Outlook good for 2015 wheat crop after two years of record harvests
- The 2014 wheat crop came in at a record 63 bushels per acre.
- The 2015 crop was planted on slightly less acreage than the past year.
- Ryegrass is still a weed to watch for in 2015.
(Newsrooms: with file art:
Tight of wheat plant - www.flickr.com/photos/uacescomm/3820605746 Harvest - www.flickr.com/photos/uacescomm/7176540616)
LITTLE ROCK – Winter wheat planting wrapped up in Arkansas a few weeks ago with the 2015 crop looking good as it emerges with no pressing issues. The situation is optimistic after the state posted its second consecutive record yield, reaching 63 bushels per acre over a 395,000-acre harvest for 2014, up from 62 bushels the previous year.
“In 2015, the overall grain yields were very good, better than most anticipated with the cool, wet weather that we experienced for most of the spring,” said Jason Kelley, extension wheat and small grains agronomist for the University of Arkansas System Division of Agriculture. Producers usually get their highest yields after a cool dry spring, so the record yields for 2014 were a pleasant surprise, he said.
The crop received too much rain before and during the harvest. “The highest quality wheat comes when we have a dry harvest period,” Kelley said. “We had a delayed harvest due to rainfall in May and June. This in turn reduced the quality of the grain.”
Kelley explained that when rain falls on mature wheat that’s ready for harvest, the wheat typically ends up with a lower test weight. “Test weights that are below the standard of 58 pounds per bushes for No. 2 wheat suffered high discounts. The discounts were substantial in many areas.”
Looking at the 2015 crop that was just planted, Kelley said the wheat acreage is most likely reduced compared to last year, likely because of lower grain prices and price prospects at planting.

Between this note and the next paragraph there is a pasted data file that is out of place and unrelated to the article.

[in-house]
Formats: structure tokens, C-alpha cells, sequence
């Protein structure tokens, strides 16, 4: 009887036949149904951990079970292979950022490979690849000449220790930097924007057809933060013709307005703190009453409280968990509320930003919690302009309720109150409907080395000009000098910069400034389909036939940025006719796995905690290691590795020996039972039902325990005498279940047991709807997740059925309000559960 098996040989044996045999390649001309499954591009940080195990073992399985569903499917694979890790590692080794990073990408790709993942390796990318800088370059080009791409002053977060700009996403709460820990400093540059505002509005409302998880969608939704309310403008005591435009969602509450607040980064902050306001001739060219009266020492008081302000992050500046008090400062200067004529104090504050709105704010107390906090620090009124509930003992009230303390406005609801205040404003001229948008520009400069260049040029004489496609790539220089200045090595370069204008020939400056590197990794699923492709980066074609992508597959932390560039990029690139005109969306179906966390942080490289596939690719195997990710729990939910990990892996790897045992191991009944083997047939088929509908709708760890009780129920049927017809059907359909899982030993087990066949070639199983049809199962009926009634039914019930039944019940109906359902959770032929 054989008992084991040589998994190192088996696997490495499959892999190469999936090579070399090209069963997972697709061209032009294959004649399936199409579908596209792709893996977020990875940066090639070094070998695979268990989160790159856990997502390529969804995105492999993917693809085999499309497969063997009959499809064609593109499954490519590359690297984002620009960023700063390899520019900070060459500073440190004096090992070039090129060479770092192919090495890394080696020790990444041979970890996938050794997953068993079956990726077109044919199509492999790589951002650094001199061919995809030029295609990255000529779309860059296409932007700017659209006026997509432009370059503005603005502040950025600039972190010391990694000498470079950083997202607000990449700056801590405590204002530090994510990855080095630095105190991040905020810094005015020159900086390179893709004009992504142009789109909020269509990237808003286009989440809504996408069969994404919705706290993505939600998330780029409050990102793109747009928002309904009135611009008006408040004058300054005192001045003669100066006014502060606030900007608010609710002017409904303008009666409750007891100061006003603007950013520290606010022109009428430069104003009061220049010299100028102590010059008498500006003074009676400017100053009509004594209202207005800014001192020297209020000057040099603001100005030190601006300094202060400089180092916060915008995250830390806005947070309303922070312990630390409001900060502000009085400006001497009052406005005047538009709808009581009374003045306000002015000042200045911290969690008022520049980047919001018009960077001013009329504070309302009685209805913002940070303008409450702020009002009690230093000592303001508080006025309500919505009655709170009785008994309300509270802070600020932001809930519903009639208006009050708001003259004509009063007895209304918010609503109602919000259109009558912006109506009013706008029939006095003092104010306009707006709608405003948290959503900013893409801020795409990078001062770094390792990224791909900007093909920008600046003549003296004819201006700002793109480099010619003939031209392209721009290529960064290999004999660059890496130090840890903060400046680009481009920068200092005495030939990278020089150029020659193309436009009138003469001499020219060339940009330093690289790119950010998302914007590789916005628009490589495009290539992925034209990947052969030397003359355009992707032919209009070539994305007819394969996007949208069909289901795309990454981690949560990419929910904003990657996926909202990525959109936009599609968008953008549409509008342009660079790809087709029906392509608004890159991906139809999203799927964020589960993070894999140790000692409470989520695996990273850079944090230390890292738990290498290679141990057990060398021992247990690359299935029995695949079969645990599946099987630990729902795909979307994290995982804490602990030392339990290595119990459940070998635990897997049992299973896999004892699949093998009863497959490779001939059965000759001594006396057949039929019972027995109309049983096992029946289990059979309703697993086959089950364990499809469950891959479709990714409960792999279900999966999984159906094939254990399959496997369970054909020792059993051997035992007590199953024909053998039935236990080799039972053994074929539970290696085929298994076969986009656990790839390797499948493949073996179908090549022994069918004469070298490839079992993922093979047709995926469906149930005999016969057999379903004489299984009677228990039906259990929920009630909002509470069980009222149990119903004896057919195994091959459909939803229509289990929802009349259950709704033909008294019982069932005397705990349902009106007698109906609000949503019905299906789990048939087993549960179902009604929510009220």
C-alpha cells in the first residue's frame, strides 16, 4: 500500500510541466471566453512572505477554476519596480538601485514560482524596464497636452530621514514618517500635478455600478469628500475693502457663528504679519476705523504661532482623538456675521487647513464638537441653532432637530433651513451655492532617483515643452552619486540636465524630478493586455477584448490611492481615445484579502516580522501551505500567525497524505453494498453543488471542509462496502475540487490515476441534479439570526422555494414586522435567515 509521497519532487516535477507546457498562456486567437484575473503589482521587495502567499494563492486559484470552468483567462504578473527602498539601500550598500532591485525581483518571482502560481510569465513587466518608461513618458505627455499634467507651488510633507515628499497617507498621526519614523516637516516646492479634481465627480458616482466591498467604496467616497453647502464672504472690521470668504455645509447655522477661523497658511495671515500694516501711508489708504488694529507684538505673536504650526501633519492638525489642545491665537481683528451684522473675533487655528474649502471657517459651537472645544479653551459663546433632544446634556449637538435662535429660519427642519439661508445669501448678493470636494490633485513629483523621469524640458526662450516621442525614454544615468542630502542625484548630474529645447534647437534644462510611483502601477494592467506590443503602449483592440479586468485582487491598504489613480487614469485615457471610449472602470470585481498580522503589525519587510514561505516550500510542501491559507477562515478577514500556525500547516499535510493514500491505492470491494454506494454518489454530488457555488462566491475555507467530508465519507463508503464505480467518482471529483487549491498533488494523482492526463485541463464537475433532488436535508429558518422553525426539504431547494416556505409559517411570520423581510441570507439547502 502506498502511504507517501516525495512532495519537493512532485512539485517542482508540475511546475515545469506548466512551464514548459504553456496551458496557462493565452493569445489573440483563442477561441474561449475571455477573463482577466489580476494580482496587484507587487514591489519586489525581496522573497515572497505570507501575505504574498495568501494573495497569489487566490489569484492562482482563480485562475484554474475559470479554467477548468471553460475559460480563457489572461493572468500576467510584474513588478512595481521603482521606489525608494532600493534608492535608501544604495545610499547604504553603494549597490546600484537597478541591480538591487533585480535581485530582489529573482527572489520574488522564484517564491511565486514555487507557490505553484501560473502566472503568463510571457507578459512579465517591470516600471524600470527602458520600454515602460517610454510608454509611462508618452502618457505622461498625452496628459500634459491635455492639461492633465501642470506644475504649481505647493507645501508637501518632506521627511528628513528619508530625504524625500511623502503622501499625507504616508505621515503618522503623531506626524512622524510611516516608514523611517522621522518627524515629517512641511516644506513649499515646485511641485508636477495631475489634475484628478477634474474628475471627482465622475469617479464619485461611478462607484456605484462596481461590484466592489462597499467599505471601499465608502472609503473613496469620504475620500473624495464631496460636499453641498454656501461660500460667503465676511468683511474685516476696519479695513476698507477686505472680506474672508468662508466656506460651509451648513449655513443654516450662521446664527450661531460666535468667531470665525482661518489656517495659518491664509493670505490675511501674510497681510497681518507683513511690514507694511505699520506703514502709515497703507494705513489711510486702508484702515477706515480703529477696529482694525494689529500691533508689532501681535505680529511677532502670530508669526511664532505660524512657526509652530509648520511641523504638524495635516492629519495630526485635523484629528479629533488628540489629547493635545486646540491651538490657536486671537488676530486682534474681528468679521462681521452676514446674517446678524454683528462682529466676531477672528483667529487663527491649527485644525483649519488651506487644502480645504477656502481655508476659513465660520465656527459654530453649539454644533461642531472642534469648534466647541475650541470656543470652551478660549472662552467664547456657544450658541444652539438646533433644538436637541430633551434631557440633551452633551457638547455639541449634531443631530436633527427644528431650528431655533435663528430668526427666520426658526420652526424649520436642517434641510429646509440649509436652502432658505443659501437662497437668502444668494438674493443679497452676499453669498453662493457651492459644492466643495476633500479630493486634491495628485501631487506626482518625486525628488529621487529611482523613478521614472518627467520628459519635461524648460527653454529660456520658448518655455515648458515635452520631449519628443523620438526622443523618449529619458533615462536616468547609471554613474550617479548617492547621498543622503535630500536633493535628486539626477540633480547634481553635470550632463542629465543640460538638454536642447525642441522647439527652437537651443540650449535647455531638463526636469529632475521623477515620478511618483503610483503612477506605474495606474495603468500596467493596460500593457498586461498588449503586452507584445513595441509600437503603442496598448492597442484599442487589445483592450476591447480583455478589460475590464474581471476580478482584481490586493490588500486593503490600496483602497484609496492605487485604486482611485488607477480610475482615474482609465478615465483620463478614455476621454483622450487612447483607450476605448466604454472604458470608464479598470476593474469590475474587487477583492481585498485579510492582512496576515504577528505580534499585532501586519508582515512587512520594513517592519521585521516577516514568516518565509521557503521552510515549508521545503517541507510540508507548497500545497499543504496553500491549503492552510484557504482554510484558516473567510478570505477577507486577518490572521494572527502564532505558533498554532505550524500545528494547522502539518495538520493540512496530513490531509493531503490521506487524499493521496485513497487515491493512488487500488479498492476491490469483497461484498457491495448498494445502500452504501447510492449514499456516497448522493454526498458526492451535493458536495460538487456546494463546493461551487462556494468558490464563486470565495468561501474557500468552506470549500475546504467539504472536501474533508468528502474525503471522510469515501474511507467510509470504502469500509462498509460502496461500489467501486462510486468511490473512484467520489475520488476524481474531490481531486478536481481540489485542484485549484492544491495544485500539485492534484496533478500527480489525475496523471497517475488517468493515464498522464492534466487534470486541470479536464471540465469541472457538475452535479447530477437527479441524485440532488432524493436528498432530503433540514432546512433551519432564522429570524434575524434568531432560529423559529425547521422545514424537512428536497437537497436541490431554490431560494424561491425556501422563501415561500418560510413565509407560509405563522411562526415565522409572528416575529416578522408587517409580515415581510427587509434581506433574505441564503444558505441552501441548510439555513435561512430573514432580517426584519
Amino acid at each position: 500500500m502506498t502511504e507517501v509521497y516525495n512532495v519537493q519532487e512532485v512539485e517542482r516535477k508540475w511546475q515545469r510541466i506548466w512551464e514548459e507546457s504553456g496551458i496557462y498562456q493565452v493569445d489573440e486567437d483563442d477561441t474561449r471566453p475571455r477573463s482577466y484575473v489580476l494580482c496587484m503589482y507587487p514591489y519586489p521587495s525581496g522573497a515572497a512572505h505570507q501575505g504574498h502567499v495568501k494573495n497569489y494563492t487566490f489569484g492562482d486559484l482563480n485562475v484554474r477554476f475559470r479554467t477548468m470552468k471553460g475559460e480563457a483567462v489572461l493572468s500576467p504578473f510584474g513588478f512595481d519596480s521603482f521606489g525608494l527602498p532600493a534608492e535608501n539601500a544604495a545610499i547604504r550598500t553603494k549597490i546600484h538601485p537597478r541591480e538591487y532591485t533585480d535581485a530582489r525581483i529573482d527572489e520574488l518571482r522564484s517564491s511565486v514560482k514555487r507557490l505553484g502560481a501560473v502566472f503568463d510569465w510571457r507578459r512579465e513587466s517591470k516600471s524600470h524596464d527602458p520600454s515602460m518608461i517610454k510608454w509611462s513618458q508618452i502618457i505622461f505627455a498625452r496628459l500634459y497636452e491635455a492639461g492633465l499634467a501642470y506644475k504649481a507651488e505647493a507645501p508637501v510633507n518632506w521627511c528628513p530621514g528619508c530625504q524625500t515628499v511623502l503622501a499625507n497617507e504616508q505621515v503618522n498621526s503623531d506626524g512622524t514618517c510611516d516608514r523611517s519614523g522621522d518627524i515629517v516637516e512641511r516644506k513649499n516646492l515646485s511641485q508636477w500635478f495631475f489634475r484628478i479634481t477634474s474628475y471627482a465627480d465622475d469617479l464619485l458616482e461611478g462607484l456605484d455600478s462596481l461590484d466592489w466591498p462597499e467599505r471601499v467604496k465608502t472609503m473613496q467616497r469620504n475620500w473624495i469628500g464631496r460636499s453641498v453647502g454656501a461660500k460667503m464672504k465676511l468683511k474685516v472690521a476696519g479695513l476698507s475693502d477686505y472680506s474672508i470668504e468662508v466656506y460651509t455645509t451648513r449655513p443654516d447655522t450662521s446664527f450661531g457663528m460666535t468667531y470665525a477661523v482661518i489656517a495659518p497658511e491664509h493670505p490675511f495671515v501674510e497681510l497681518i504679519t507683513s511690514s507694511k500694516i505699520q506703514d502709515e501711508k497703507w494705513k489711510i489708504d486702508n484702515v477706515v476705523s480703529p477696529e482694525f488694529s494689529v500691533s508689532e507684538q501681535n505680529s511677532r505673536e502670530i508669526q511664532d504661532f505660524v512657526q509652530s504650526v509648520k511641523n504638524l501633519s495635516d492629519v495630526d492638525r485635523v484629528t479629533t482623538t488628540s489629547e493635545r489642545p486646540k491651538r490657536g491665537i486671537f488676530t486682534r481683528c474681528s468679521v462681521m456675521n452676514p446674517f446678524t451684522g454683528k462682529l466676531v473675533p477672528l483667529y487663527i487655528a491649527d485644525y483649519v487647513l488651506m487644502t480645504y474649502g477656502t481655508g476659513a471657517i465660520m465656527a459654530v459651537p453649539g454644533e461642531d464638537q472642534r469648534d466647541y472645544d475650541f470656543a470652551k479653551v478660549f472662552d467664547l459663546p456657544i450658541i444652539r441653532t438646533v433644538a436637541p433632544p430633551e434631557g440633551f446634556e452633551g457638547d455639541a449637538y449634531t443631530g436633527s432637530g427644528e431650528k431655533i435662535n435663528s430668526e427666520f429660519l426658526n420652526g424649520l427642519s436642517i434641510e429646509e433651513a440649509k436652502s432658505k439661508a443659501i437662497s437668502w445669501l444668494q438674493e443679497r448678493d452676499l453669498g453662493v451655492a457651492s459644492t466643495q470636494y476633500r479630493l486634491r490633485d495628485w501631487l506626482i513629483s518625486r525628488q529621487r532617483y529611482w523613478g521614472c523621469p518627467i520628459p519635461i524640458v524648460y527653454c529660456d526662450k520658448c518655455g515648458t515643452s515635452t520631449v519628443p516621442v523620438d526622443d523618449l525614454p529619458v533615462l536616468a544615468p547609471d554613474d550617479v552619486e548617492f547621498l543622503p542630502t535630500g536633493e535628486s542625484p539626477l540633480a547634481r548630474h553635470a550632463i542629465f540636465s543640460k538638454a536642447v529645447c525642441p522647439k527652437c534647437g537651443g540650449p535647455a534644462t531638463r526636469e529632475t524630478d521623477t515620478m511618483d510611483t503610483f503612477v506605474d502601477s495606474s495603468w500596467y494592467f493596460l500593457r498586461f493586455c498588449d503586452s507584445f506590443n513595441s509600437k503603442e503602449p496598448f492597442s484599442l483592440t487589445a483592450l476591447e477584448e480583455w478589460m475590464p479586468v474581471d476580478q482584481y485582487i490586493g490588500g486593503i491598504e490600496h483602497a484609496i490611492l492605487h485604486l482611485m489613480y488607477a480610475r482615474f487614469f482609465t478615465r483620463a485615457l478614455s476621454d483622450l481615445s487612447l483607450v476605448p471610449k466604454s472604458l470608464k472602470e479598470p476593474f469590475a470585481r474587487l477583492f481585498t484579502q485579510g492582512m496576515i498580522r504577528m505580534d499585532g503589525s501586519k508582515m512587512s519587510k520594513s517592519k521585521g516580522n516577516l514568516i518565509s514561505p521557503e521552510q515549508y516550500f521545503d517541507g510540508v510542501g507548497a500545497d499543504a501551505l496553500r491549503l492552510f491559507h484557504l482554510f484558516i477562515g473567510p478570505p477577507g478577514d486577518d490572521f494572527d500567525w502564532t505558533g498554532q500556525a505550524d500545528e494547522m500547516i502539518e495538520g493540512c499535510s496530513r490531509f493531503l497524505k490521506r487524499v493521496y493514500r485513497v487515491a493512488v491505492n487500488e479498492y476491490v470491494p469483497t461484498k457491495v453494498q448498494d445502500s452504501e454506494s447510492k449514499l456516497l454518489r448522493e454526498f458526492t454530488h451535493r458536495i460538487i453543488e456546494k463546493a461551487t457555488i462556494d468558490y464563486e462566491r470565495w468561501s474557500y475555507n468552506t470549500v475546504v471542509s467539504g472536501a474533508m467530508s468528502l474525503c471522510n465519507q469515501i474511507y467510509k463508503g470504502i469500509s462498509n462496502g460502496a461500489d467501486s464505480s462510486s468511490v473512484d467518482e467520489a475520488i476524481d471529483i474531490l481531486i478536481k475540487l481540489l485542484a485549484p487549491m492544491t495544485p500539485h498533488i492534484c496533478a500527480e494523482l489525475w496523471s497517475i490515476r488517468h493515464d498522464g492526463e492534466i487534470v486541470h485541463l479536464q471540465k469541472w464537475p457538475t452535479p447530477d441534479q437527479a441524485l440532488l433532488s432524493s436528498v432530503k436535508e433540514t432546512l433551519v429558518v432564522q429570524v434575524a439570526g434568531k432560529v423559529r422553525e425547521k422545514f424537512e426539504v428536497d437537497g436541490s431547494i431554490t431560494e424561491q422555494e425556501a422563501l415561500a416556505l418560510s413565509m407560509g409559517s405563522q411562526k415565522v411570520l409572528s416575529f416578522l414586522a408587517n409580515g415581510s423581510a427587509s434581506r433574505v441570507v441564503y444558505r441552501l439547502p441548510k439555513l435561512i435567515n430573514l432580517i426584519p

“Grain prices have fallen dramatically compared to previous years and many are wondering how they will be able to turn a profit in 2015,” Kelley said. “Wheat producers are facing the same dilemma this year on how to maximize yields and still minimize input costs. The obvious answer to that dilemma is to make as high yields as possible with the same inputs.”
Kelley said that so far the crop doesn’t appear face any major problems with insects or disease. Ryegrass continues to be the weed that is most troublesome for wheat, especially on acres where wheat has been previously planted. In those cases, Kelley recommends herbicides that contain Axiom® or Zidua®. In fields where ryegrass is an issue, he cautions against broadcast seeding of wheat so producers can have greater flexibility in selecting herbicides.
For more information about winter wheat production, contact your county extension office or visit www.uaex.uada.edu.
The Arkansas Cooperative Extension Service offers its programs to all eligible persons regardless of race, color, sex, gender identity, sexual orientation, national origin, religion, age, disability, marital or veteran status, genetic information, or any other legally protected status, and is an Affirmative Action/Equal Opportunity Employer.
By Dave Edmark
U of A System Division of Agriculture
Media Contact: Dave Edmark
U of A Division of Agriculture